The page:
This post is sponsored by the Jewish National Fund.
It’s Tu B’Shevat (also spelled Tu Bishvat) – the birthday of the trees! And we are celebrating this year with the folks at Jewish National Fund and a brand new, one-of-a-kind babka made with the “seven species.” The Jewish National Fund is actually the original “tree people” and to date have planted 240 million trees in Israel, making Israel one of only 2 countries to enter the 21st century with a net- tree gain.
The seven species actually comes straight from the Torah: wheat, barley, grapes (or wine), olives (or olive oil), pomegranates, dates and figs. It is traditional in some communities to host a Tu B’Shevat seder, where these foods are enjoyed as part of a Passover-like seder.
To participate in Tu Bishvat Across America check out Jewish National Fund’s website and consider planting a tree, hosting a seder or baking up one of these delicious babkas. (It tastes like a sophisticated Fig Newton!) And if you purchase a tree this Tu Bishvat with The Jewish National Fund, you will be entered to win a trip to Israel.
See our short video below about Tu B’Shevat and this special holiday babka.
For the dough:
1 Tbsp dry active yeast
1/2 tsp sugar
1/2 cup lukewarm water
3 1/2 – 4 1/2 cups unbleached all-purpose flour
1/2 cup barley flour
1/3 cup sugar
1 tsp vanilla
1 tsp cinnamon
1/2 cup milk or almond milk
3/4 cup olive oil
For the filling:
1 cup dried figs, cut in half
1 cup pitted dates
1 cup water
1/2 cup wine or grape juice
1 Tbsp pomegranate molasses
1/4 tsp salt
1 tsp cinnamon
For the topping: (topping is optional)
date honey (silan)
Place yeast and sugar in a small bowl. Add lukewarm water and set aside until foamy, around 5-10 minutes.
In a stand mixer fitted with dough hook or a large bowl, mix together flours, sugar, vanilla and cinnamon. Start with 3 1/2 cups of flour, and add more later if dough seems too sticky. Add milk and olive oil.
Add the eggs one at a time.
When the dough begins to come together, after about 3-5 minutes, turn out onto a floured surface and knead vigorously for 5-10 minutes. Or if using a stand mixer, switch to high and mix another 4-5 minutes. Dough should be shiny, elastic and very soft when it is done. If dough is sticking too much, add more flour 1/4 cup at a time until dough is not longer sticking.
Place dough in a greased bowl with a damp towel on top. Allow to 1-2 hours.
While dough is rising, make filling.
Combine all filling ingredient in a saucepan over medium heat. Bring to a boil, then reduce for 10 minutes, until liquid has reduced to slightly more than half. Allow to cool slightly. Place in food processor and pulse.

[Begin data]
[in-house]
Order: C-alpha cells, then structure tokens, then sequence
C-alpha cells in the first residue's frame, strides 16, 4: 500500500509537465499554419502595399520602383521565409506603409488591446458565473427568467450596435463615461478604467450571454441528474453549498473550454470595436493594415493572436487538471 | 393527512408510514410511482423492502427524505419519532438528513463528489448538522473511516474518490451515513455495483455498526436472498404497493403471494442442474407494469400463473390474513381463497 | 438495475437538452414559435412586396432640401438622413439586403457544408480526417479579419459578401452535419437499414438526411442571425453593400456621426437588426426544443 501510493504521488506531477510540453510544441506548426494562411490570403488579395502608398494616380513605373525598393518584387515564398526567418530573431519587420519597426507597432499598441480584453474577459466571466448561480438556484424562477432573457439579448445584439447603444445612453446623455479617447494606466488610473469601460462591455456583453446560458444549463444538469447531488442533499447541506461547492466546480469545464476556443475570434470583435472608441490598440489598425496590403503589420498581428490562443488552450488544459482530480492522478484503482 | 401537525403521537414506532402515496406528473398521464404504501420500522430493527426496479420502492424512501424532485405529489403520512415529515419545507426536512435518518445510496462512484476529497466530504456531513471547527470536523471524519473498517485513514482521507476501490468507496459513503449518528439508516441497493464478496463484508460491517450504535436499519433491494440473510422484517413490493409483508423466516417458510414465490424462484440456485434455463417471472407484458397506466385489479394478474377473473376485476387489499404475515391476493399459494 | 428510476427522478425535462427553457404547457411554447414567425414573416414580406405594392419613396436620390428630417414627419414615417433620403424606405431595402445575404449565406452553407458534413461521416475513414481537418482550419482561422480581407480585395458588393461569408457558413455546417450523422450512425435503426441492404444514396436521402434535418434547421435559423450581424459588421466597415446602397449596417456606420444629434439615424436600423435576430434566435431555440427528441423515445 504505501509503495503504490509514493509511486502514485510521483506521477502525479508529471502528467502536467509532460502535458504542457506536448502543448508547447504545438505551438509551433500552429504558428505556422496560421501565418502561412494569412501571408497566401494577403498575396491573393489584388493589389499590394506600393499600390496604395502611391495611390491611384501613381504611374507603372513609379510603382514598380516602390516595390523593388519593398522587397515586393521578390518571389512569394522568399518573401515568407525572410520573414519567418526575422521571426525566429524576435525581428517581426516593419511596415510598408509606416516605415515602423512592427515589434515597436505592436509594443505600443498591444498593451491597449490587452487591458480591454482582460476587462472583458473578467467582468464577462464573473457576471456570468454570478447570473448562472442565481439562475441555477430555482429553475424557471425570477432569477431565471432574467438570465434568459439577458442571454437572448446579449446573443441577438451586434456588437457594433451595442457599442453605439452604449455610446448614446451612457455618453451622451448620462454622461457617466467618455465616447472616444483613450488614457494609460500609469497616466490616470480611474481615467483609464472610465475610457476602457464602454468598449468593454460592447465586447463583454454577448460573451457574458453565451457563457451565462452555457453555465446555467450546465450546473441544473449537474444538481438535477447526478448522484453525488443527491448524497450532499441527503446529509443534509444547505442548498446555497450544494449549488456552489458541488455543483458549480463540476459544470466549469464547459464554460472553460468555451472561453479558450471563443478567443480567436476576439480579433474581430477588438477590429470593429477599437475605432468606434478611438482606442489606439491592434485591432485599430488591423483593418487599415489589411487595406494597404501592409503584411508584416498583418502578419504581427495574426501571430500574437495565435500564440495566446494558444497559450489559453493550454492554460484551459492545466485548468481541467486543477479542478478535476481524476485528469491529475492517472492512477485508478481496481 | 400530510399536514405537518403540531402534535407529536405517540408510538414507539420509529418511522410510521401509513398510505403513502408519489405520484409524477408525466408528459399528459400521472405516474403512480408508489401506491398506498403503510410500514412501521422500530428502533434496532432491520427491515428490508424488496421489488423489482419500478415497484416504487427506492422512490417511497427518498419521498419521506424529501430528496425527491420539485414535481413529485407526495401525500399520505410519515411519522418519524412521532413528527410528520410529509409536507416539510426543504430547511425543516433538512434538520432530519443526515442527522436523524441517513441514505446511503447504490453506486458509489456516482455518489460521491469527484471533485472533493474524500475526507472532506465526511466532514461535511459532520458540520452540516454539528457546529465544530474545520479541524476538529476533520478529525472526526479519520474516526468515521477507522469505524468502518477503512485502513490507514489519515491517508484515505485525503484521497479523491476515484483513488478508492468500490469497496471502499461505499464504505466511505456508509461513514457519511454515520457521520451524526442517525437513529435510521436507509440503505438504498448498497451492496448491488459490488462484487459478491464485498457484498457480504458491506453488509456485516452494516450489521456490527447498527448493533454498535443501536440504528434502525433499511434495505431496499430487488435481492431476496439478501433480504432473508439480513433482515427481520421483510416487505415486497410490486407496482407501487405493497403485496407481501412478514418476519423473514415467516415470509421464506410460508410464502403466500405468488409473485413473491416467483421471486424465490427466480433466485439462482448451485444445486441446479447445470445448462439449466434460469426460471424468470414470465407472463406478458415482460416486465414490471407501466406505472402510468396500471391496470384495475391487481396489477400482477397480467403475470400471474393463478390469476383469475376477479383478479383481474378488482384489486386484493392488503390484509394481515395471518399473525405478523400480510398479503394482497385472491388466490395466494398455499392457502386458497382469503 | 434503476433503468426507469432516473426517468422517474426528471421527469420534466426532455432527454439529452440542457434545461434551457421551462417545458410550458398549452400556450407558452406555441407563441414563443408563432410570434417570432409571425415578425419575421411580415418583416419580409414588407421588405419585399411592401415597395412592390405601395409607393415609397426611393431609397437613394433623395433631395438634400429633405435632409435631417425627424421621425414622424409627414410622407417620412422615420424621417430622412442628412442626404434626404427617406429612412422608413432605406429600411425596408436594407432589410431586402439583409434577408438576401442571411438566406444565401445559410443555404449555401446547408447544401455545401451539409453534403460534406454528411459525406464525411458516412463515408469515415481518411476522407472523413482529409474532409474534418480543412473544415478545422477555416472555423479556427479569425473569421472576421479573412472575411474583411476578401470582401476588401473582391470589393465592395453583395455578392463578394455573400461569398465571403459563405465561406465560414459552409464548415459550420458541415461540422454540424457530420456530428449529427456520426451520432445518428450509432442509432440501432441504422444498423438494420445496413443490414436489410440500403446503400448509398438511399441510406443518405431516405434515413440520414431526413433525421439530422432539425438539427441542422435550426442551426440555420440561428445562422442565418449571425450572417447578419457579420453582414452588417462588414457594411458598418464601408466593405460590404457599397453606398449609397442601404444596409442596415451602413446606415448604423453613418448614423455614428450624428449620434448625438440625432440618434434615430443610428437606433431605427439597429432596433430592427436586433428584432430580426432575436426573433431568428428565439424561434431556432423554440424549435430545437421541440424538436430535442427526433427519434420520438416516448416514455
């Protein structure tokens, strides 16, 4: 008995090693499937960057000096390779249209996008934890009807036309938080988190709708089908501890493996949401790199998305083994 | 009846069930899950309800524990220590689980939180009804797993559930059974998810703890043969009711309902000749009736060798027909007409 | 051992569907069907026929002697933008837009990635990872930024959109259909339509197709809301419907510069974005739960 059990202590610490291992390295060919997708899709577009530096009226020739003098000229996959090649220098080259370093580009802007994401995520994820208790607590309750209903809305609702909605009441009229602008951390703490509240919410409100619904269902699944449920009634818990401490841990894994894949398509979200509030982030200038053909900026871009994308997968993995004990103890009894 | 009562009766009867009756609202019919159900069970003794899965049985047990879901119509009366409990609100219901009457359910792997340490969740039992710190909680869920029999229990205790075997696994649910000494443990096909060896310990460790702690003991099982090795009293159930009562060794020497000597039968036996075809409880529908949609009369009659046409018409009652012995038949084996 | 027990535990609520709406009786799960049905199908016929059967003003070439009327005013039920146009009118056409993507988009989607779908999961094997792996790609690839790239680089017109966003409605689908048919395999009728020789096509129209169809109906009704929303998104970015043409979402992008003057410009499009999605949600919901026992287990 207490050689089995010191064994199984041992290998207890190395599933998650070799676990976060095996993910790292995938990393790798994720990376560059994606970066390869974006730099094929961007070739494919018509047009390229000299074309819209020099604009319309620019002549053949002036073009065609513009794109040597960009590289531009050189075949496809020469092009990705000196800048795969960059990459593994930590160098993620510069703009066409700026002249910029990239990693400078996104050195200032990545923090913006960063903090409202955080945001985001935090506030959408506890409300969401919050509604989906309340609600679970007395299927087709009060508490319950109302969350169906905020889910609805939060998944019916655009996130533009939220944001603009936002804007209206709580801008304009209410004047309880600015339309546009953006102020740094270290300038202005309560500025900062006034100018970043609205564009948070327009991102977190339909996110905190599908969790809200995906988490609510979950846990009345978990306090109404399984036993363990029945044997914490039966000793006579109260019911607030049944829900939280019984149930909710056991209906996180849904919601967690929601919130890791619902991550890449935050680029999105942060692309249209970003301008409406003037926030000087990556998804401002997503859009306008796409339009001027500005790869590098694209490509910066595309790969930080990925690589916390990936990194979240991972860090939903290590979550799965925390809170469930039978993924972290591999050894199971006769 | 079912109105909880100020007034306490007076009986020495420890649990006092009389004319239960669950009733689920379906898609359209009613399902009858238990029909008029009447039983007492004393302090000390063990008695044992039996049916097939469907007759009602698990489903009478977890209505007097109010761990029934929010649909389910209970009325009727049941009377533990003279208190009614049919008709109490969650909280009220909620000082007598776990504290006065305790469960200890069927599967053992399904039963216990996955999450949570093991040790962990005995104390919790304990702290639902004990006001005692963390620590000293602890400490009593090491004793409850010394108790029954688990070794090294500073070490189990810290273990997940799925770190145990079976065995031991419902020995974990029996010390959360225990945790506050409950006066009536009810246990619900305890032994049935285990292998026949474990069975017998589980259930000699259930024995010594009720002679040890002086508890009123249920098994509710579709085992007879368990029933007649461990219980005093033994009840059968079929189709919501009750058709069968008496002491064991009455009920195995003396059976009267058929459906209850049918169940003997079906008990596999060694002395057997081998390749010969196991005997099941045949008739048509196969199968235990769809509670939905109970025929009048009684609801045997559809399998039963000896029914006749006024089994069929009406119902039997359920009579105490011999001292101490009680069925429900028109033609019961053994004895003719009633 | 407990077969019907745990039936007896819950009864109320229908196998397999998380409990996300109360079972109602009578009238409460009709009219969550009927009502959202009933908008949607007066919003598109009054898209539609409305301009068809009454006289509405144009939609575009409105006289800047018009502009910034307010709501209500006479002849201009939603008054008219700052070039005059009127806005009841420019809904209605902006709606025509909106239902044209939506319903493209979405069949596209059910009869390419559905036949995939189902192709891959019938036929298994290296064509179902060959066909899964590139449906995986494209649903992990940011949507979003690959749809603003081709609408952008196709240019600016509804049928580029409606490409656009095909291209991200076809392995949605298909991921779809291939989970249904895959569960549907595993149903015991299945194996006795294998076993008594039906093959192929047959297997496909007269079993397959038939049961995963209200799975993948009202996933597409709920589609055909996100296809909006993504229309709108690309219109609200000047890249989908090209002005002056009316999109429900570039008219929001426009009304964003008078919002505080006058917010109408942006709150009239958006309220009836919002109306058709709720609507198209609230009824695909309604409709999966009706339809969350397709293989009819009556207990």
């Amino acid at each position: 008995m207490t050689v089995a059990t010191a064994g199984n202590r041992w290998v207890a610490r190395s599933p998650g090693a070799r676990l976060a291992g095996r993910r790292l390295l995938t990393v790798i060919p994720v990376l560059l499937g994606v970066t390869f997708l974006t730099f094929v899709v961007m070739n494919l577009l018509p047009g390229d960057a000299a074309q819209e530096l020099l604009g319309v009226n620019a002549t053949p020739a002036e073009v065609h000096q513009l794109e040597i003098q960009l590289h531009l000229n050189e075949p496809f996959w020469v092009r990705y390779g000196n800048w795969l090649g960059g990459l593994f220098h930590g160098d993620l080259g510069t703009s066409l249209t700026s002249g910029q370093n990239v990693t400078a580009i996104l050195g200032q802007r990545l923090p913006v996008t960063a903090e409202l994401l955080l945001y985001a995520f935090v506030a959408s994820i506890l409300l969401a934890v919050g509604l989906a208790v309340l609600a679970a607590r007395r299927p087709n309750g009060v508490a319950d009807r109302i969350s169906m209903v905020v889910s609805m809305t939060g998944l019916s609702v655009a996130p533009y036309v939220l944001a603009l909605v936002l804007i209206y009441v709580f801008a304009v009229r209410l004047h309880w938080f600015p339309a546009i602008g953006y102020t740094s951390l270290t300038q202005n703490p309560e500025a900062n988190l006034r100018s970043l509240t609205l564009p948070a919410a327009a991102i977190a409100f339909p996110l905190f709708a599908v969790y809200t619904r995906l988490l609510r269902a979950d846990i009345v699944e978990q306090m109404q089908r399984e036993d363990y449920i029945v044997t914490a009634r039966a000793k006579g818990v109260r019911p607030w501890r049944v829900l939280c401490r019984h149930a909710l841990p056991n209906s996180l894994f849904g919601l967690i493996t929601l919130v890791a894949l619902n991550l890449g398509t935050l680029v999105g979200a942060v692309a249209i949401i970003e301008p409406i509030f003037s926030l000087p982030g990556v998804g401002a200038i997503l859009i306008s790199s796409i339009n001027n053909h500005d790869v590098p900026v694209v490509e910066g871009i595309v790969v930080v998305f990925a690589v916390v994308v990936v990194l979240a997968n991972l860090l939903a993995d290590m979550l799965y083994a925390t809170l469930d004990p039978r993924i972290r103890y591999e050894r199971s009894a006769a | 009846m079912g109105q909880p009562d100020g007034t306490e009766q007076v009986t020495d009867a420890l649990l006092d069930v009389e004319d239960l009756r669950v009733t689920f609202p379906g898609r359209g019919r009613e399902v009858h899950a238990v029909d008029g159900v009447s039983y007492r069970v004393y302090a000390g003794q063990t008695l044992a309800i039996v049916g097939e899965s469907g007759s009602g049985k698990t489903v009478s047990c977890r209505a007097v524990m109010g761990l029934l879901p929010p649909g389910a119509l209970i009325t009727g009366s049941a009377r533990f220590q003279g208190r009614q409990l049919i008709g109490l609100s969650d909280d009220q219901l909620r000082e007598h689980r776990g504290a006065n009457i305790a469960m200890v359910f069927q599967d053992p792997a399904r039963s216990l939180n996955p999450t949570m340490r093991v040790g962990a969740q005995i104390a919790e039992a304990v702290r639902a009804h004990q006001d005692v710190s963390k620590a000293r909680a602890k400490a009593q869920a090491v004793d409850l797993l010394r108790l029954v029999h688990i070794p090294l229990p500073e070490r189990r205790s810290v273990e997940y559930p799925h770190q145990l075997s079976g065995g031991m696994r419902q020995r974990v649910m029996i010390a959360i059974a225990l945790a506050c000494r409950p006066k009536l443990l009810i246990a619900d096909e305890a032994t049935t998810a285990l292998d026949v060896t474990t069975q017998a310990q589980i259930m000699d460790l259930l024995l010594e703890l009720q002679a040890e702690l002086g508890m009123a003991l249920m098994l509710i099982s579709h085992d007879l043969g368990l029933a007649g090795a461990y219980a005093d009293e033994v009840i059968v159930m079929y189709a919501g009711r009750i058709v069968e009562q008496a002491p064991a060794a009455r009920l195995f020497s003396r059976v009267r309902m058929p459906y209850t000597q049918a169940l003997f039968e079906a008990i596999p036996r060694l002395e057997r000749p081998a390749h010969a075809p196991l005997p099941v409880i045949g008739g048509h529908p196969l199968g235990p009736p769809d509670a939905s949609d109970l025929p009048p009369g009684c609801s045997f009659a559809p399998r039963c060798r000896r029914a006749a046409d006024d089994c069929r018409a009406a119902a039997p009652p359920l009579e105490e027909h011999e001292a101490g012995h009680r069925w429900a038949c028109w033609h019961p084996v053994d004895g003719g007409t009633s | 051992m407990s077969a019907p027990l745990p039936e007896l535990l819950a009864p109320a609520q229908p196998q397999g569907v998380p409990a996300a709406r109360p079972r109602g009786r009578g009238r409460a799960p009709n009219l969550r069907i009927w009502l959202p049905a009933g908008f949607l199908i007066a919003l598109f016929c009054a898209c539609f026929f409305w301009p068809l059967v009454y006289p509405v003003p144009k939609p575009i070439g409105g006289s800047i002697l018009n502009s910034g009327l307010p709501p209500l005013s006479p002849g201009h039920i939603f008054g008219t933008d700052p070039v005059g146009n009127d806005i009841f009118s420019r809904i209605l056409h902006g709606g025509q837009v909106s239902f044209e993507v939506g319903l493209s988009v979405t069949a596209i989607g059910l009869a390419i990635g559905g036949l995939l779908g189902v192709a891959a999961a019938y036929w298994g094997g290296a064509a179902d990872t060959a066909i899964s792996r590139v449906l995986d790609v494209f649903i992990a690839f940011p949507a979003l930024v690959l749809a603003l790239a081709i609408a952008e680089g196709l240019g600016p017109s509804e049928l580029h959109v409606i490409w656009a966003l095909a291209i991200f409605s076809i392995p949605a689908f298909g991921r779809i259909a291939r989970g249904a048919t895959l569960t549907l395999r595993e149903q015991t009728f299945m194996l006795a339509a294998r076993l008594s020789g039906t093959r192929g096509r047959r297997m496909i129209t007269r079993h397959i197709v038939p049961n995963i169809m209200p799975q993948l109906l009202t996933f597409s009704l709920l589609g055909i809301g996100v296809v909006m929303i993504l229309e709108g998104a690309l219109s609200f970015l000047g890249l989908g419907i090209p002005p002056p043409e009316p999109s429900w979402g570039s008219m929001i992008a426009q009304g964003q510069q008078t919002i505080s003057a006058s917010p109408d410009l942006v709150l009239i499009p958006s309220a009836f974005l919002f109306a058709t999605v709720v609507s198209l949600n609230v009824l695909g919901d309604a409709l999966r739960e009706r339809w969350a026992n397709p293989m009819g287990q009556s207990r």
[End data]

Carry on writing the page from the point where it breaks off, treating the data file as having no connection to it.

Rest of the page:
*Note: you can also replace filling with store-bought fig jam.
Preheat oven to 350 degrees.
Cut dough into two parts. Roll out each section of dough until it is a rectangular-like shape. Spread with filling. Working from the shorter side, roll up dough using quick fingers, like you would in order to make cinnamon rolls.
Once the dough is a long log, cut it straight down the middle so the filling is exposed. Secure the ends on one side, and twist both the pieces . Pinch and secure at the other end.
Place in a greased loaf pan. Allow to rise another 10-20 minutes. Sprinkle top with slivered almonds if desired (this step is optional).
Bake for 30-35 minutes.
Top with date honey if desired.
This post was sponsored by and produced in partnership with the Jewish National Fund, whose goal is to fill the desert with millions of trees, build thousands of parks across Israel, create new communities and cities, bolster Israel’s water supply, and ensure that no citizen is left behind.
Pronounced: SAY-der, Origin: Hebrew, literally “order”; usually used to describe the ceremonial meal and telling of the Passover story on the first two nights of Passover. (In Israel, Jews have a seder only on the first night of Passover.)
Pronounced: too bish-VAHT (oo as in boot), Origin: Hebrew, literally “the 15th of Shevat,” the Jewish month that usually falls in January or February, this is a holiday celebrating the “new year of the trees.”